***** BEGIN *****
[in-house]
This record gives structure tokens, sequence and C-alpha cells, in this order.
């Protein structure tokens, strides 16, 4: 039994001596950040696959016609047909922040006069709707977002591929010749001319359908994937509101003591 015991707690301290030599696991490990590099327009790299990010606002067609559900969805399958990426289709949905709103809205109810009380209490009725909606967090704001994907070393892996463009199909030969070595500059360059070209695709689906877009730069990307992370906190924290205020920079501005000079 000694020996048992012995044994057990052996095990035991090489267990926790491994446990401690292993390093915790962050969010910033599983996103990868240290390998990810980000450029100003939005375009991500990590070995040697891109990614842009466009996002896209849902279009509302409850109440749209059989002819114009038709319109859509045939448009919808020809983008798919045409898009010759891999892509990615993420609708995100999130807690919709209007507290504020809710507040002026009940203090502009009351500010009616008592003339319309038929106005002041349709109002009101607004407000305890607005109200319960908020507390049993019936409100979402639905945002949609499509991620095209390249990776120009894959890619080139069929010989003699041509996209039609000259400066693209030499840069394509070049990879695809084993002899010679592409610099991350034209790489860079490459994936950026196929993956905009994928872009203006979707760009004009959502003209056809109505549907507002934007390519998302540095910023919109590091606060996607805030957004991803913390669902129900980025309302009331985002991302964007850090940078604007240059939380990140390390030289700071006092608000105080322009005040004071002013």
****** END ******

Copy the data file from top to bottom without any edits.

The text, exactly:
[in-house]
This record gives structure tokens, sequence and C-alpha cells, in this order.
């Protein structure tokens, strides 16, 4: 039994001596950040696959016609047909922040006069709707977002591929010749001319359908994937509101003591 015991707690301290030599696991490990590099327009790299990010606002067609559900969805399958990426289709949905709103809205109810009380209490009725909606967090704001994907070393892996463009199909030969070595500059360059070209695709689906877009730069990307992370906190924290205020920079501005000079 000694020996048992012995044994057990052996095990035991090489267990926790491994446990401690292993390093915790962050969010910033599983996103990868240290390998990810980000450029100003939005375009991500990590070995040697891109990614842009466009996002896209849902279009509302409850109440749209059989002819114009038709319109859509045939448009919808020809983008798919045409898009010759891999892509990615993420609708995100999130807690919709209007507290504020809710507040002026009940203090502009009351500010009616008592003339319309038929106005002041349709109002009101607004407000305890607005109200319960908020507390049993019936409100979402639905945002949609499509991620095209390249990776120009894959890619080139069929010989003699041509996209039609000259400066693209030499840069394509070049990879695809084993002899010679592409610099991350034209790489860079490459994936950026196929993956905009994928872009203006979707760009004009959502003209056809109505549907507002934007390519998302540095910023919109590091606060996607805030957004991803913390669902129900980025309302009331985002991302964007850090940078604007240059939380990140390390030289700071006092608000105080322009005040004071002013």